Egyptian President Anwar Sadat said today that the cancer-stricken, deposed shah of Iran is in "very serious condition" after being readmitted to a Cairo military hospital.

Sadat, who is in Alexandria, said he had received an urgent message from the hospital saying that the condition of the deposed shah, Mohammad Reza Pahlavi -- who had returned to the hospital suddenly last night -- has worsened, the official Middle East News Agency reported.

"We should all pray for him," Sadat said. Asked by reporters whether the shah's death is imminent, Sadat replied: "Only God knows that, and I wouldn't want to hear of such a thing."

Sadat said he was receiving hourly reports on Pahlavi's condition and planned to go to Cairo to see him if there is no improvement.

A presidential spokesman said later that Sadat would return to the capital Sunday, interrupting his stay in Alexandria that had been expected to last until mid-July. The spokesman declined to say if Sadat would go to the Maadi military hospital, where the former Iranian ruler is being treated. t

Other sources, however, indicated that the president is expected to visit Pahlavi Sunday.

Officials at the hospital in a Cairo suburb refused to discuss the deposed monarch's condition with reporters, and further details of his medical situation were unavailable.

Dr. Abdel Hamid Khalil, who examined the former ruler today, told a radio interviewer only: "As the president said, the shah is truly in serious condition."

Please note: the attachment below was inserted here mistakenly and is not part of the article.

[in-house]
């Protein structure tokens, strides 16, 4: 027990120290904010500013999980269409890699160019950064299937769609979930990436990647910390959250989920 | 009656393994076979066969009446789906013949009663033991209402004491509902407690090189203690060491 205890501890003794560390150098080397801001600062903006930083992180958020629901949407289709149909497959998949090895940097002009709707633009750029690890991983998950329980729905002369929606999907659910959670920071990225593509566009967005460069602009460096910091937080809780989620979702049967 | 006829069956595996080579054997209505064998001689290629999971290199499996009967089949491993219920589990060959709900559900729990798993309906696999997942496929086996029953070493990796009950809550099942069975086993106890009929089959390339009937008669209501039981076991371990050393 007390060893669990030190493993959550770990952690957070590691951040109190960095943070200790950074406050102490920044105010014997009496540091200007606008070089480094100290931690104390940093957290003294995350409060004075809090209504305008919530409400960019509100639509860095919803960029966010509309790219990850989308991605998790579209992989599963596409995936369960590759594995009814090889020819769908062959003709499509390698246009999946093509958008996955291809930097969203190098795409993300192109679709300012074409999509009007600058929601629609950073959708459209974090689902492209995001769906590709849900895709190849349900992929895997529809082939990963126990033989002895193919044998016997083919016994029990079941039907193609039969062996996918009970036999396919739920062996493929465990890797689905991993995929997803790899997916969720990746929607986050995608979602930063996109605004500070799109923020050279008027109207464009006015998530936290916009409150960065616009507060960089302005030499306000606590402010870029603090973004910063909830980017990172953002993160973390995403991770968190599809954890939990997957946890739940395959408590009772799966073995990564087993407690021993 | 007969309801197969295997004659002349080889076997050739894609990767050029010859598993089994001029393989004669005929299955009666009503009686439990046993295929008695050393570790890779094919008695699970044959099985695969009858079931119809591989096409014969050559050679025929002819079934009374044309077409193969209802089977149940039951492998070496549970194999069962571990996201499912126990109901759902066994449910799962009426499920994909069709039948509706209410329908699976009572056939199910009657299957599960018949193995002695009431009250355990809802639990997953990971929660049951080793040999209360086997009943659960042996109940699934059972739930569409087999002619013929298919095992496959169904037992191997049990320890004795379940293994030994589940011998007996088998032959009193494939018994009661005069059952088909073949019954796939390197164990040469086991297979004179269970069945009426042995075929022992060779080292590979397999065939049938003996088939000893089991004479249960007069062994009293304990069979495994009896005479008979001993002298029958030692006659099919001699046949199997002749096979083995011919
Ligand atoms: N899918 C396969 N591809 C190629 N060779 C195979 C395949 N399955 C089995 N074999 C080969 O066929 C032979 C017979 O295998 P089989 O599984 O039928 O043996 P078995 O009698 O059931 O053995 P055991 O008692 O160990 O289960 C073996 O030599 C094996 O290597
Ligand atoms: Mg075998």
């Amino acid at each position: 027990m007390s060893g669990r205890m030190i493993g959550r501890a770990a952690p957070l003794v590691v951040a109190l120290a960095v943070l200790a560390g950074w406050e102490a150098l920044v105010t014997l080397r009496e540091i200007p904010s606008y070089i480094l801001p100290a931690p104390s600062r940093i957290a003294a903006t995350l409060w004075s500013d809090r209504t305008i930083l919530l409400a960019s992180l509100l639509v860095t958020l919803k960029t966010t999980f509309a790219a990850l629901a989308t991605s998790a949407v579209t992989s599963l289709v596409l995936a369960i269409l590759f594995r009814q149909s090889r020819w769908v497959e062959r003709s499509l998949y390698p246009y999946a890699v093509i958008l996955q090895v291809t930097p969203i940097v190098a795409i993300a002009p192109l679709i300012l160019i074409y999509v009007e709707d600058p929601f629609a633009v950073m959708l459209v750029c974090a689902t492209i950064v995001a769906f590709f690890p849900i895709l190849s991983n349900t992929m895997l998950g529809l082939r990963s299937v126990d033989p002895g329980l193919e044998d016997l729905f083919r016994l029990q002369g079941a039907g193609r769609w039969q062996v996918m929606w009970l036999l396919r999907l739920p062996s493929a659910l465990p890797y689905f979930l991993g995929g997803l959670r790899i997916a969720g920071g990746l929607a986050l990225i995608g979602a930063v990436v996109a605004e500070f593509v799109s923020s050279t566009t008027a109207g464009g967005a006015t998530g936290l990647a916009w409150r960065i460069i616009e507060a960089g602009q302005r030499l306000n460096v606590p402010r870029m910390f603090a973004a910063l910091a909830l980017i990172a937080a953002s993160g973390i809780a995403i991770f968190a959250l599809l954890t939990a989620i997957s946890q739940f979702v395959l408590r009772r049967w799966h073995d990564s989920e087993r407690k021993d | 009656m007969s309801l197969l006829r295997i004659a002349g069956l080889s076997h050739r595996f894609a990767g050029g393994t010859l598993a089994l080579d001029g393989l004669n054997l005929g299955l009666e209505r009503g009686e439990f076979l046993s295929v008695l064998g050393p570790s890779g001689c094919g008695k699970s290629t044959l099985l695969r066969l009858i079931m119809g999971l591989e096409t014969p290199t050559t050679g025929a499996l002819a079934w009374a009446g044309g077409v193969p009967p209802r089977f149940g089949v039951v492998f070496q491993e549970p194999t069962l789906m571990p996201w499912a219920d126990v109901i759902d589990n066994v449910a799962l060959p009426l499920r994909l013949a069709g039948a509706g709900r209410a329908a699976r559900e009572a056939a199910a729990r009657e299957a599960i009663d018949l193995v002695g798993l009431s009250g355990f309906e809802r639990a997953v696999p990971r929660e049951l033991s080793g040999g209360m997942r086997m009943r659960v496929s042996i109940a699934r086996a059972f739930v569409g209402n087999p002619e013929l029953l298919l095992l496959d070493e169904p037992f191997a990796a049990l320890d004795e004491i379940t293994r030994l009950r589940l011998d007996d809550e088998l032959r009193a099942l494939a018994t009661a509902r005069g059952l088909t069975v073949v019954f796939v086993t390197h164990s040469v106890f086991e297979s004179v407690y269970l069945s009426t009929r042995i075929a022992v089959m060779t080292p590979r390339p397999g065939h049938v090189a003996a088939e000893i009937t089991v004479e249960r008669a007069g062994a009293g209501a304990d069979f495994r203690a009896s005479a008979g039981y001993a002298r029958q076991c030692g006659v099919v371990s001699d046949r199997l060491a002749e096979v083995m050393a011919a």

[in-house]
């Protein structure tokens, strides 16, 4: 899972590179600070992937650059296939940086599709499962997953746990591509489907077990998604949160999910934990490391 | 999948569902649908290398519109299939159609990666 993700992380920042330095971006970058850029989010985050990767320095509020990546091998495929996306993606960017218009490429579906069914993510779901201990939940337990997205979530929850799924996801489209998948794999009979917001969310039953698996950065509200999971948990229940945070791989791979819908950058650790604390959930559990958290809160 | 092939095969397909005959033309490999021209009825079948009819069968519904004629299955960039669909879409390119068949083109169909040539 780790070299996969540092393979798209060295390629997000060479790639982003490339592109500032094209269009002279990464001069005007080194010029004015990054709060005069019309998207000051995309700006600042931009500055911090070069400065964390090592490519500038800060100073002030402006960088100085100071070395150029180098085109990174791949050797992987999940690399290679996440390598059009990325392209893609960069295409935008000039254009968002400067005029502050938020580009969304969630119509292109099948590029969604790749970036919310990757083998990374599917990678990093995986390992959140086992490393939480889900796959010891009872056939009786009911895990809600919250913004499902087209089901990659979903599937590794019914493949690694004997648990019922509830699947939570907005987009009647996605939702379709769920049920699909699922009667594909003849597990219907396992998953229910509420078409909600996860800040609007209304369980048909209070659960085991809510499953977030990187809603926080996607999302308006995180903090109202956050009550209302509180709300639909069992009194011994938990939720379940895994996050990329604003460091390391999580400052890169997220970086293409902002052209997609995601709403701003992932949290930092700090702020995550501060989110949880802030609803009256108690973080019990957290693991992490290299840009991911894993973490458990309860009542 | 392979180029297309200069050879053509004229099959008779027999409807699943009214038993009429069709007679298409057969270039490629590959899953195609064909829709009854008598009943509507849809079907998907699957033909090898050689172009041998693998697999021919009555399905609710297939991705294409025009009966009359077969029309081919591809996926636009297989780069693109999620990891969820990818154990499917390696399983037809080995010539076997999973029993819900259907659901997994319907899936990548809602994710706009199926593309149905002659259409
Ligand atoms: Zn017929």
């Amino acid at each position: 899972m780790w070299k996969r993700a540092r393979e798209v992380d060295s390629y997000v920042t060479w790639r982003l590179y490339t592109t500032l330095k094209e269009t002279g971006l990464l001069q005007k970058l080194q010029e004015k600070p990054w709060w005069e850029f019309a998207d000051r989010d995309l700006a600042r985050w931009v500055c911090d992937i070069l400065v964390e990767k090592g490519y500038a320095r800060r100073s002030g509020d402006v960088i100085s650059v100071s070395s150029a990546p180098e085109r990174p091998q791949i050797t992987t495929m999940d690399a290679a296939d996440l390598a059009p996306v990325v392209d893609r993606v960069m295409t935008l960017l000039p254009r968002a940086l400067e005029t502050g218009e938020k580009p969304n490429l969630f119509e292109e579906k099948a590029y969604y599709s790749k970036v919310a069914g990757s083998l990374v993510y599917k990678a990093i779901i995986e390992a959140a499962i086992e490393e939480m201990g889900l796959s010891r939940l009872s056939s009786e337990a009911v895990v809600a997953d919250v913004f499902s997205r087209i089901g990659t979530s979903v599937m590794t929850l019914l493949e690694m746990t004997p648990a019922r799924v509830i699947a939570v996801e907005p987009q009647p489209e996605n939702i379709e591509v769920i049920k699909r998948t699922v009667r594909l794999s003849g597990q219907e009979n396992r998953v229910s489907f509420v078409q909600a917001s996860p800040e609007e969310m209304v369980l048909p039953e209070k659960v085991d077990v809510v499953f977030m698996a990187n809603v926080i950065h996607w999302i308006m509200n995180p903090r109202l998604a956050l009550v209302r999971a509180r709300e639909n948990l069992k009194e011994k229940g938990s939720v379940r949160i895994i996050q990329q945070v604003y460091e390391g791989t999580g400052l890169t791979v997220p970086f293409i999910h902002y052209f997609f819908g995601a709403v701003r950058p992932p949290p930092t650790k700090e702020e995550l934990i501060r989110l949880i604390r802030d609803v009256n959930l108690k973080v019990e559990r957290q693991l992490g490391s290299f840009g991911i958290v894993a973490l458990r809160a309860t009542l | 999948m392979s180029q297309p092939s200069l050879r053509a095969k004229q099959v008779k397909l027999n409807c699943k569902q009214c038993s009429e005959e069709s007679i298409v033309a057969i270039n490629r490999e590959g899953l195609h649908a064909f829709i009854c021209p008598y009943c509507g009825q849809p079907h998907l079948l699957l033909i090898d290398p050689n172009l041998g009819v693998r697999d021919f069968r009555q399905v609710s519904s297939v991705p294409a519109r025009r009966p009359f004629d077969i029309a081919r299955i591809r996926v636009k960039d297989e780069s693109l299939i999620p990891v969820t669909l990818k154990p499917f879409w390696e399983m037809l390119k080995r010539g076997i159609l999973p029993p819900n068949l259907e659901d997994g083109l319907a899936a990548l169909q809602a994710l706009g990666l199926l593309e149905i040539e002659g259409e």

Dr, Nabil Fawzi, a radiologist, said, "The complications which have set in resulted from the basic disease which afflicted the shah for years." This was a reference to the lymphatic cancer for which Pahlavi originally sought treatment.

Sadat disclosed on June 17 that Pahlavi, 60, had suffered a relapse, attributed to complications resulting from chemotherapy for treatment of cancer, which doctors said had spread to his liver. Sadat said today that Pahlavi also contracted pneumonia at about that time.

There was no confirmation today of reports late yesterday that Pahlavi had contracted either typhoid or paratyphoid.

French and Egyptian doctors reportedly were treating him here.

The return of Pahlavi to Iran, which considers him a criminal, has been the principal demand of Iranian militants in exchange for the release of 53 American hostages held since last Nov. 4.

Pahlavi fled his homeland at the height of the anti-shah revolution in January 1979, stopping first in Egypt before traveling on and eventually settling in Mexico. His admission to a New York hospital last October led to seizure of the Americans in Iran. In March, at Sadat's invitation, Pahlavi flew to Cairo from Panama for the spleen-removal operation.

Photographs taken of him in May showed him to be in better health than he was two months earlier. He said in an interview with The Washington Post on May 23 that he was feeling better and regaining lost weight.

The ousted ruler's personal physician, Houston surgeon Michael DeBakey, was reported to be in Europe today on a long-planned visit. A spokesman for DeBakey in Texas said he did not believe the physician planned to go

Pahlavi's offical spokesman, Robert Armao of New York, as at the hospital, but was unavailable for comment.

Secrecy has shrouded Pahlavi's condition during most of his exile in Egypt. He, his wife and their three children have been staying as guests of Sadat at Kubbeh Palace, usually reserved for visiting heads of state.

Sadat last visited Pahlavi June 11. The Egyptian president has been meeting with aides in Alexandria to plan for this week's meetings in Washington about possible resumption of Palestinian autonomy talks with Israel.